The rise and continuing slide of UK Labour Party leader Jeremy Corbyn (left) is a good example of what happens when the vote-hungry-courting of a certain demographic backfires, something that his far-left US counterparts — Alexandria Ocasio-Cortez (right) and her “Squad” — might do well to take on board. (Photos by Getty Images)
In the often staid world of politics, the allure of the outsider appeals to a desire for change. Sometimes all it takes to impress the public in today’s political climate is to look and sound the part.
The rise and continuing slide of UK Labour Party leader Jeremy Corbyn, however, is a good example of what happens when the vote-hungry-courting of a certain demographic backfires, something that his far-left US counterparts — Alexandria Ocasio-Cortez, Ilhan Omar, Ayanna Pressley & Rashida Tlaib — the newly minted “Squad” — might do well to take on board.
Propelled to into the limelight by the same anti-economic-freedom wave, Ocasio-Cortez & Co, despite the age gap, share more in common with Jeremy Corbyn than the other white-haired Socialist, Bernie Sanders, ever did.
As a long-time outspoken ambassador for a variety of unsavoury organisations, whose interests clearly sit at odds with those of the UK, Corbyn has succeeded in alienating himself — and his party — from both traditional Labour voters and mainstream politics. For all of his frenzied endeavours to sound relevant, his efforts seem to have backfired. Instead of focusing his attention on Britain’s infrastructure or the needs of the working class — the very people Labour traditionally represented — Corbyn’s adoption of the populist-progressive memes of the day, and his allying himself to too many “controversial” causes, has resulted in his becoming sidelined. As a result, Boris Johnson, is almost certain to remain prime minister for the foreseeable future.
For Corbyn’s supporters, Brexit was the tantrum-inducing, polarising issue. For the Squad, it is an equally tunnel-visioned Trump-Hatred that unites them with their flock. Their refusal to accept the democratically elected winner of the 2016 election, mirrors perfectly Corbyn’s base rejecting the result of the Brexit referendum. The irony of Corbyn having spent his entire career wanting out of the common market, was not lost on the droves of traditional Labour voters: they jumped ship to side with Nigel Farage.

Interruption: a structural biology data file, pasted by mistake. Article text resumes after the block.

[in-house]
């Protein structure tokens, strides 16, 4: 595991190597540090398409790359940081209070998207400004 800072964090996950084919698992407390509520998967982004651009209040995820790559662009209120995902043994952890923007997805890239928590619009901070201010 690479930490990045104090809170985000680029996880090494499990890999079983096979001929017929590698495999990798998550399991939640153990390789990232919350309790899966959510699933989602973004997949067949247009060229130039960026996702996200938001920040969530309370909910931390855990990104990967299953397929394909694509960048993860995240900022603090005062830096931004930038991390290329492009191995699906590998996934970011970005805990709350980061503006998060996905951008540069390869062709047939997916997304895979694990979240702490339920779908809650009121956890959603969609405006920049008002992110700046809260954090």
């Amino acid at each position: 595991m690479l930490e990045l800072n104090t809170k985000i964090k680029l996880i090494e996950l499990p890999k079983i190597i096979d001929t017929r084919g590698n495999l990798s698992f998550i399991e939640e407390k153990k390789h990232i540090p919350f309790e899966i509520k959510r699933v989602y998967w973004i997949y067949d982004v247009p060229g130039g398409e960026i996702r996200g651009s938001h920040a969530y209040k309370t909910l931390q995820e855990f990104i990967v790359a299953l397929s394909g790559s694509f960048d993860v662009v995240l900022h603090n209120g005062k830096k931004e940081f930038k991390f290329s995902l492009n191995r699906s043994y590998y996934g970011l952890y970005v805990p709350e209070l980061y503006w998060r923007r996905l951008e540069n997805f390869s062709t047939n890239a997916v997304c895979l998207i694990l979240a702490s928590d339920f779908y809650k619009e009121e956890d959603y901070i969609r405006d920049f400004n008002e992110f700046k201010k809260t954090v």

Corbyn’s seemingly unoffical role as ambassador for the likes of Hamas and Hezbollah, have all contributed to his downfall. Fickle adoration, as Bernie Sanders could probably have warned him, tends to dissolve rapidly; and just like Bernie before him, Corbyn welcomed his role as the old white guy it is okay to like. Having backed himself into a corner, however, through his over enthusiastic embracing of the economically ruinous Marxist pretensions of his naive eco-warrior supporters, it looks as if the same fate could await Ocasio-Cortez, Omar, Tlaib and Pressley. By championing causes that are open to serious probing, or making remarks — such as Omar’s 9/11 jibe, her defensive stance on female genital mutilation (FGM), or Ocasio-Cortez’s refusal to disavow organisations such as Antifa — although they might appease hardcore followers, will they also, as with Corbyn, backfire?
What neither side of this transatlantic tag-team seems to realise is that by putting into words their apparent hatred of the West and its allies, they are exposing themselves as antagonists of the very freedoms that enable them to speak or have economic opportunity without fear of reprisal — freedoms they would never have in Somalia, the Palestinian territories, or many of the tyrannies entrenched on the planet. What voters can see is that those are the very freedoms that these politicians might try to take away from them, too, if their policies were adopted.
The Squad would do well to recognise that since the surprise promotion of their new comrade Corbyn to leader of the opposition in 2016, he has single-handedly frittered away the good will on which he rode in. By refusing to rein in his support for a variety of dubious ideas and bedfellows, Corbyn has seen his popularity dwindle to almost nothing, and turn the Labour Party into a brand that even formerly like-minded outlets now call toxic.
Andrew Ash is based in the United Kingdom.